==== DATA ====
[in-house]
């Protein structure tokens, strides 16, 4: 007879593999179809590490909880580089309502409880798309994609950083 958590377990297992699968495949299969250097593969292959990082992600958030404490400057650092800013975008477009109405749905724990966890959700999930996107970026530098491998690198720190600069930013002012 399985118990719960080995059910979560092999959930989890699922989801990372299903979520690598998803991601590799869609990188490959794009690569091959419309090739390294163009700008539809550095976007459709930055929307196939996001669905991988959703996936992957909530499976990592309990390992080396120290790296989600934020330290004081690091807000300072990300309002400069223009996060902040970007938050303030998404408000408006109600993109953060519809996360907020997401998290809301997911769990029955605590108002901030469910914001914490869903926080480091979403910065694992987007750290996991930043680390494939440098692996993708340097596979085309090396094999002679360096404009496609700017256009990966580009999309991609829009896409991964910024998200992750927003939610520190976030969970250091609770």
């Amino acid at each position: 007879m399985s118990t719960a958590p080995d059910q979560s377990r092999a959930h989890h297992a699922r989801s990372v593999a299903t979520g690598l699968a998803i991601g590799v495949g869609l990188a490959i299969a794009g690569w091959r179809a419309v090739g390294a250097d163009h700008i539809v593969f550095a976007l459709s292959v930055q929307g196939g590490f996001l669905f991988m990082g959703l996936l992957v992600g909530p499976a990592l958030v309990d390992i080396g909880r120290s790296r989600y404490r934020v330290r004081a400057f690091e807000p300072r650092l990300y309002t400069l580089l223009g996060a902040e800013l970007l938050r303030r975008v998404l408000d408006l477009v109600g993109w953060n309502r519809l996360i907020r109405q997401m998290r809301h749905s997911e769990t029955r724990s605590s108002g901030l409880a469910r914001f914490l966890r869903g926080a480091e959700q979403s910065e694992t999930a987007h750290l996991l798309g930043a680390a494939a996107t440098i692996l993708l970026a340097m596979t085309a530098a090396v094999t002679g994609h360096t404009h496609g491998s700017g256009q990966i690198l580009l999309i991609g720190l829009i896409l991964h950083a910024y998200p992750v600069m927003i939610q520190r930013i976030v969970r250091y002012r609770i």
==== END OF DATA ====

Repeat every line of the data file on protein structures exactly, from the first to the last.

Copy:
[in-house]
């Protein structure tokens, strides 16, 4: 007879593999179809590490909880580089309502409880798309994609950083 958590377990297992699968495949299969250097593969292959990082992600958030404490400057650092800013975008477009109405749905724990966890959700999930996107970026530098491998690198720190600069930013002012 399985118990719960080995059910979560092999959930989890699922989801990372299903979520690598998803991601590799869609990188490959794009690569091959419309090739390294163009700008539809550095976007459709930055929307196939996001669905991988959703996936992957909530499976990592309990390992080396120290790296989600934020330290004081690091807000300072990300309002400069223009996060902040970007938050303030998404408000408006109600993109953060519809996360907020997401998290809301997911769990029955605590108002901030469910914001914490869903926080480091979403910065694992987007750290996991930043680390494939440098692996993708340097596979085309090396094999002679360096404009496609700017256009990966580009999309991609829009896409991964910024998200992750927003939610520190976030969970250091609770």
């Amino acid at each position: 007879m399985s118990t719960a958590p080995d059910q979560s377990r092999a959930h989890h297992a699922r989801s990372v593999a299903t979520g690598l699968a998803i991601g590799v495949g869609l990188a490959i299969a794009g690569w091959r179809a419309v090739g390294a250097d163009h700008i539809v593969f550095a976007l459709s292959v930055q929307g196939g590490f996001l669905f991988m990082g959703l996936l992957v992600g909530p499976a990592l958030v309990d390992i080396g909880r120290s790296r989600y404490r934020v330290r004081a400057f690091e807000p300072r650092l990300y309002t400069l580089l223009g996060a902040e800013l970007l938050r303030r975008v998404l408000d408006l477009v109600g993109w953060n309502r519809l996360i907020r109405q997401m998290r809301h749905s997911e769990t029955r724990s605590s108002g901030l409880a469910r914001f914490l966890r869903g926080a480091e959700q979403s910065e694992t999930a987007h750290l996991l798309g930043a680390a494939a996107t440098i692996l993708l970026a340097m596979t085309a530098a090396v094999t002679g994609h360096t404009h496609g491998s700017g256009q990966i690198l580009l999309i991609g720190l829009i896409l991964h950083a910024y998200p992750v600069m927003i939610q520190r930013i976030v969970r250091y002012r609770i």